Speakers include artist-activists Noah Fischer and Maria Byck, who are members of the Occupy Museums Collective that protests against the domination of the interests of the 1% in the running of New York art institutions, as well as Berlin and Amsterdam-based urbanibalists Matteo Pasquinelli and Wietske Maas, who will present a radical gastro-manifesto that seeks to recover the spontaneous living matter of the city. Activist and writer on affective labour Emma Dowling will reflect on the sustainability of the protest movement in the light of the spread of locally-organised occupations of public and private space, while Tomas Rafa’s video archive of marches and counter-demonstrations illuminates the spectrum of contemporary protest.

The symposium is organised by curators Maja and Reuben Fowkes (Translocal.org) in collaboration with the Department of Environmental Science and Policy and the Centre for Arts and Culture at Central European University (CEU).

Attendance is free, advance reservation is recommended. For more information see the symposium website: www.translocal.org

Cultura21 is a transversal, translocal network, constituted of an international level grounded in several Cultura21 organizations around the world.

Cultura21′s international network, launched in April 2007, offers the online and offline platform for exchanges and mutual learning among its members.

The activities of Cultura21 at the international level are coordinated by a team representing the different Cultura21 organizations worldwide, and currently constituted of:

– Sacha Kagan (based in Lüneburg, Germany) and Rana Öztürk (based in Berlin, Germany)
– Oleg Koefoed and Kajsa Paludan (both based in Copenhagen, Denmark)
– Hans Dieleman (based in Mexico-City, Mexico)
– Francesca Cozzolino and David Knaute (both based in Paris, France)

Cultura21 is not only an informal network. Its strength and vitality relies upon the activities of several organizations around the world which are sharing the vision and mission of Cultura21

Go to Cultura21

IMAGINE – Towards an eco-aesthetic, 2011

OPEN CALL FOR PROPOSALS

IMAGINE – Towards an eco-aesthetic, 2011
The Aarhus Art Building,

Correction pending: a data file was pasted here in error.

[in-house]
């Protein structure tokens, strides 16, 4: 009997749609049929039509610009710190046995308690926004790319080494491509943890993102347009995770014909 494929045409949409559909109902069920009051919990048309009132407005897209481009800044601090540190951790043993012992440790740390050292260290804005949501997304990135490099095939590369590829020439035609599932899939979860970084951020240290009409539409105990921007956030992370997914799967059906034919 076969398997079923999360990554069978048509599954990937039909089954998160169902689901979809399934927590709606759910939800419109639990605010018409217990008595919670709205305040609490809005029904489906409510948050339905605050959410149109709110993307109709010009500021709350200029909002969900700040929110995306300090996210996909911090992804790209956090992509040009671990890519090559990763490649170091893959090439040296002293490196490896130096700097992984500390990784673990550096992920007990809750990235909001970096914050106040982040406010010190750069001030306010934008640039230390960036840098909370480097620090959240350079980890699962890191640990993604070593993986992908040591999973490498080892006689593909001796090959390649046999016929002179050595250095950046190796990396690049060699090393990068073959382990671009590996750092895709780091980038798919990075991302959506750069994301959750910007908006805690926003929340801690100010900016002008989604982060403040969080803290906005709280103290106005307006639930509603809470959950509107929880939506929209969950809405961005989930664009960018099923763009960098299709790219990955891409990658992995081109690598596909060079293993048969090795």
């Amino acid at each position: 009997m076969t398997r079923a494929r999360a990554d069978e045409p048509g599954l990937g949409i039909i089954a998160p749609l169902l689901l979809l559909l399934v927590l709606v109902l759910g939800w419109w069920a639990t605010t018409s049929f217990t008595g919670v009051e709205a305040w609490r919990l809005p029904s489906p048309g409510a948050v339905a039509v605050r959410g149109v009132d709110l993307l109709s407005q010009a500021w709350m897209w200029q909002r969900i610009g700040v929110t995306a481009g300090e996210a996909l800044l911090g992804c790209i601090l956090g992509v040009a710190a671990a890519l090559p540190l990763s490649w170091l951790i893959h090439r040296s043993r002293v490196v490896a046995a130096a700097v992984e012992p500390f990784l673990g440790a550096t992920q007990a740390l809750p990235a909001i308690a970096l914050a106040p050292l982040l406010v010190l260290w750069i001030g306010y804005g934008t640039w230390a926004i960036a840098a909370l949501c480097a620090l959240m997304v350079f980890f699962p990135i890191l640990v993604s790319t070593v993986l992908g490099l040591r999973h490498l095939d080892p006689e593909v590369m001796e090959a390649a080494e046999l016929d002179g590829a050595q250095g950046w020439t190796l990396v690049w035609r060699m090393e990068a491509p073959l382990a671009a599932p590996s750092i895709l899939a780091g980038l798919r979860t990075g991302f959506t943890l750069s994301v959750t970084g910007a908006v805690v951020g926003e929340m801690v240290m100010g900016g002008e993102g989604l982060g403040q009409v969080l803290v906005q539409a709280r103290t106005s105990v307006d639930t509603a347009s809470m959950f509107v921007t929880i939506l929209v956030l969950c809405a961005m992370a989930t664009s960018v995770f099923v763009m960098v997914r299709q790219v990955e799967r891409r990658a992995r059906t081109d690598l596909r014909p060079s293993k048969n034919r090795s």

Centre for Contemporary Art, Denmark

Artists and curators are hereby invited to submit proposals for 2011.

Deadline March 15

http://www.aarhuskunstbygning.dk

Only when people are in a position to use their own creative potentials, which can be enhanced by an artistic imagination, will a change occur [….] Art can and should strive for an alternative that is not only aesthetically affirmative and productive but is also beneficial to all forms of life on our planet.

Rasheed Araeen: Ecoaesthetics. A Manifesto for the Twenty-First Century

In the autumn of 2009, Rasheed Araeen, editor of the respected periodical on art and culture Third Text, launched a frontal attack on the modern ego and the recuperation of the avant-garde. Instead of the continued rigid production of objects and a stubborn anchoring in art institutions, Araeen pleads for a collective artistic imagination as
the only road towards “[…] rivers and lakes of clean water, collective farms and the planting of trees all over the world.”

From what is perhaps a slightly one-track masculine perspective, Araeen’s manifesto examines earlier failed attempts to step down from the pedestal of the bourgeoisie in favour of a collective commitment to our surroundings and the environment. Nevertheless, the notion of art as a positive, giving alternative unhampered by the restraints of
either representation or negation is relevant in a new decade in a new millennium.

In trying to conceive of such an alternative it seems a reasonable first step to take a closer look at alliances between art and sustainable development For at the roots of the idea of sustainability lie an ethical imperative and a persistent struggle against inequality – parameters that seem indispensable today if we actually want to imagine change and alternatives.